New Year resolutions are easy to make and harder to keep. Sometimes it is good to have a helping hand to remind you of what you should be doing, or how hard it is to keep doing the right thing.
This is where fitness blogs come into their own. Whether they are motivational and inspirational accounts of how someone lost ten stone and now runs sub-three-hour marathons; or blogs that give top tips on the best way to build bi-ceps or even an account of how difficult it is to get the runners on and leave the sanctuary of the sofa.
The problem is the vast number of blogs out there. And like anything in life, there are excellent blogs, good blogs and then there are some awful ones. It is often just a case of having a look and making a call.
However, we thought we would give you a helping hand by highlighting five blogs that are readable, entertaining and helpful. They offer different perspectives to the health and fitness angle, but hopefully one or more might strike a chord with you. We are also really happy to hear your own suggestions if you have discovered health and fitness blogs that have helped you in your quest for a fit and healthy lifestyle.
1. Born Fitness (www.bornfitness.com)Adam Bornstein is a no-nonsense blogger, whose site Born Fitness looks at topics ranging from healthy meal plans, great workouts, attitude towards fitness and making fitness fun. His blog is relevant to anyone interested in a healthy lifestyle, whatever their level of fitness.
Here are some words of wisdom from Born Fitness: “If you’re like most guys, you treat stretching like hair conditioner: great in theory, but not worth your time. But if you want sleeve-expanding arms, a good stretch is invaluable.”
2. Lift Like A Girl (www.niashanks.com)Nia Shanks has taken her own life experiences and translated them into this inspiring blog that aims to show women that it is more than okay to lift weights. In Lift Like A Girl she writes in-depth, detailed posts on techniques, training programmes, reaching new levels of performance and adds some honest opinions on topics such as bulimia and binge eating disorders.
Nia says: “Many years ago I experienced a huge transition. I decided that my health and fitness routine would no longer define me, and it wouldn’t control my life. I would no longer be how I ate or my workout schedule. It was time for health and fitness to be a tool that would allow me live a more awesome, fulfilling life.”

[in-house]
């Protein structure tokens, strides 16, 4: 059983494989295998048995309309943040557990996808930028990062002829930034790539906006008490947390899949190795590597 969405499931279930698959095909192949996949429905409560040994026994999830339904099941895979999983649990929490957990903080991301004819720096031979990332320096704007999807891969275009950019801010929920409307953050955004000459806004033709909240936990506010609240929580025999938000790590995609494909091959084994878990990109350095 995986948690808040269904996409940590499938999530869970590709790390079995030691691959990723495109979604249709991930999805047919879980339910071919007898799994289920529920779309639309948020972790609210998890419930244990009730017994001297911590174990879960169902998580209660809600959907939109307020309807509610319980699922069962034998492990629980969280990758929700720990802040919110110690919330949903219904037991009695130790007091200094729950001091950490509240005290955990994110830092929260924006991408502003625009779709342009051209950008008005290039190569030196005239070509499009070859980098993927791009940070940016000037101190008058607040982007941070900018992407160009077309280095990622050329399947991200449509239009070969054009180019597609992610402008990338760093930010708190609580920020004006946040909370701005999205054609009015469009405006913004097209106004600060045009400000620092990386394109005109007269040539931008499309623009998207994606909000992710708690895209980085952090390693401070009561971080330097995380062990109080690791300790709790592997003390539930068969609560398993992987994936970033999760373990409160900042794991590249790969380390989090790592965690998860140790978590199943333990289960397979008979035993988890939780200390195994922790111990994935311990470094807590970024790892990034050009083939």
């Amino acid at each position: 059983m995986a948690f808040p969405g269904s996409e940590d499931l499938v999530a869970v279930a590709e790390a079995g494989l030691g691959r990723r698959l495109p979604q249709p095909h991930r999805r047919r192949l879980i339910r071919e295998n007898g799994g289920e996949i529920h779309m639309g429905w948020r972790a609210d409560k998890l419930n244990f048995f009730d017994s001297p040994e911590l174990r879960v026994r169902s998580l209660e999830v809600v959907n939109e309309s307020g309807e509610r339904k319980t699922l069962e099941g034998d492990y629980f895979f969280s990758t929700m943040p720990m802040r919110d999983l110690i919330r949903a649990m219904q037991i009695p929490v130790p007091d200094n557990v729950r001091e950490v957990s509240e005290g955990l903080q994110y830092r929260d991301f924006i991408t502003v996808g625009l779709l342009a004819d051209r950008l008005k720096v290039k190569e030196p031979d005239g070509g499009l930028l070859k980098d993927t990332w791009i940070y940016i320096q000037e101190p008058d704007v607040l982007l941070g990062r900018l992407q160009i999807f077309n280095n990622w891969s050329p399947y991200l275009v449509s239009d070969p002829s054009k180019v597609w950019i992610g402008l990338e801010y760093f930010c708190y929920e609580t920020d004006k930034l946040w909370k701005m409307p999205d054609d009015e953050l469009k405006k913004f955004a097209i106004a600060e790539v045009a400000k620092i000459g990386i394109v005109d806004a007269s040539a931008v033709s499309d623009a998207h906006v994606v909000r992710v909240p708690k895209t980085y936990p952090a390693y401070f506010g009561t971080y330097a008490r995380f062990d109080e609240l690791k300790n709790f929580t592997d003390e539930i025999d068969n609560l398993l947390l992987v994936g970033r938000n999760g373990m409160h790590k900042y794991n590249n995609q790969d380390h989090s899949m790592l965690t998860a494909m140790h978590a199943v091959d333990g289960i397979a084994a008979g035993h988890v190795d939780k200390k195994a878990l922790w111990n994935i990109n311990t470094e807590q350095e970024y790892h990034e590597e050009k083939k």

3. The American Council on Fitness (acefitness.org)
This is the go-to site for professional tips on every aspect of health and fitness. Some articles are aimed at health and fitness professionals, but every article is written by an expert in their field and covers the latest thinking on everything from workouts to behaviour change.
Words of wisdom: “Whether or not you had resolutions or were able to keep them is not that important. What is important is recognising the growth you have achieved over the past 12 months. Now is a great opportunity to write down those achievements and to reflect on the past year by identifying any barriers that might have gotten in the way of reaching any of your goals.”
This blog is for those people who like to see the lighter side of life. Tess Agnew’s blog is not packed with tips on a better technique or how to train for a marathon, but it is an honest account of the highs and lows of staying active and, as such, it is both readable and a blog many of us can relate to.
4. FitBits (www.thefitbits.com)
Tess’s words of wisdom after running the Brighton marathon: "I started to count the number of people I picked off during the last few miles but lost count at 55 and got distracted by a water station. Does that make me an arsehole?”
This is one for the serious fitness follower. Breaking Muscle is jam-packed with advice, discussion, news and reviews about anything current in the world of health and fitness. It is written by a team of coaches, trainers and fitness junkies and is a go-to site for anyone interested in increasing their knowledge around health and fitness.
5. Breaking Muscle (breakingmuscle.co.uk)
Words of wisdom: “The majority of athletes set numbers or competition results as a measure of progress. There are two sides to this tendency. Numbers are specific and measurable and you can tell instantly if you’ve achieved them. But sometimes they can create a feeling of failure if you haven’t quite hit them. The goals and targets you set can sometimes take you away from what you actually intended to achieve. Let’s put it another way. If you had a deadlift target, a half marathon time, or a number of inches to lose and you didn’t achieve them, was this year a failure? In most circumstances, probably not.”